Clues from Past Hurricanes Help Assess Future Storm Risks
December 1, 2004
Reconstructing the history and intensity of hurricanes is useful when assessing future risks of these extreme events in coastal regions. Previous studies of North Atlantic hurricane activity have identified many of the environmental factors that presently influence tropical cyclone activity. However, study data is restricted to a relatively short 100-150 year historic record, making it difficult to identify and study variability on timescales greater then a few decades. Sediment cores from lagoons and salt ponds contain overwash deposits that document previous flooding events over thousands of years and provide insights into wave and current conditions at the time of each event. Results from a study on Vieques, Puerto Rico, show how catastrophic flooding events, most likely intense hurricanes, have been preserved in a natural lagoon system for thousands of years. Hurricane activity on Vieques shows a strong correlation with proxy records of El Nino/Southern Oscillation (ENSO) variability, suggesting that ENSO may have been a dominant control on tropical cyclone activity in the Caribbean over the past 3,500 years. WHOI scientists are also looking for similar records on other Caribbean islands severely damaged by 2004 hurricanes.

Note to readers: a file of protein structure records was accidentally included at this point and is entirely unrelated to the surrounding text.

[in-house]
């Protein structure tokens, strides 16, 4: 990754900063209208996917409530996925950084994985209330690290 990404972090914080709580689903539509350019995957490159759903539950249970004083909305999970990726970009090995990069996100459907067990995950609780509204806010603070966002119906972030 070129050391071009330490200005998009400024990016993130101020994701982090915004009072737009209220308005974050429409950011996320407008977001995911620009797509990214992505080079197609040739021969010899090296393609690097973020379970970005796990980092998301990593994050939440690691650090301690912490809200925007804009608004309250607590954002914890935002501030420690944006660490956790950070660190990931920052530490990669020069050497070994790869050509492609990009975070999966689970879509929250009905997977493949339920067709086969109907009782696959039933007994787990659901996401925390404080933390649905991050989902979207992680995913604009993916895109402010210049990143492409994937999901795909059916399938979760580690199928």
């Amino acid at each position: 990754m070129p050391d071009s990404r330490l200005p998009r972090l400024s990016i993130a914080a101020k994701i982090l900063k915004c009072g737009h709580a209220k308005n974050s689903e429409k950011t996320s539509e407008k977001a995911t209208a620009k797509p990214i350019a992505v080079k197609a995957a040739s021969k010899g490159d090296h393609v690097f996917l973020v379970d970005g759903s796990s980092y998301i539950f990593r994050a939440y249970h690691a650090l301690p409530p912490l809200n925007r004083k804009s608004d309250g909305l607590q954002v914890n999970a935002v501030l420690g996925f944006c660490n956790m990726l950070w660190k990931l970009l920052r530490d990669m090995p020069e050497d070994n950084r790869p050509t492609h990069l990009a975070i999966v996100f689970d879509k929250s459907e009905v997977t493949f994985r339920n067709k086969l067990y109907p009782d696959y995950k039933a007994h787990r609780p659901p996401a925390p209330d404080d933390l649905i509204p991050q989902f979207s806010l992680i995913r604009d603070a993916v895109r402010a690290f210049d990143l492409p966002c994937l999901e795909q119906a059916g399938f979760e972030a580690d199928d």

H41C-0304 Sedimentary Archives of Extreme Flooding Events in the Northeastern Caribbean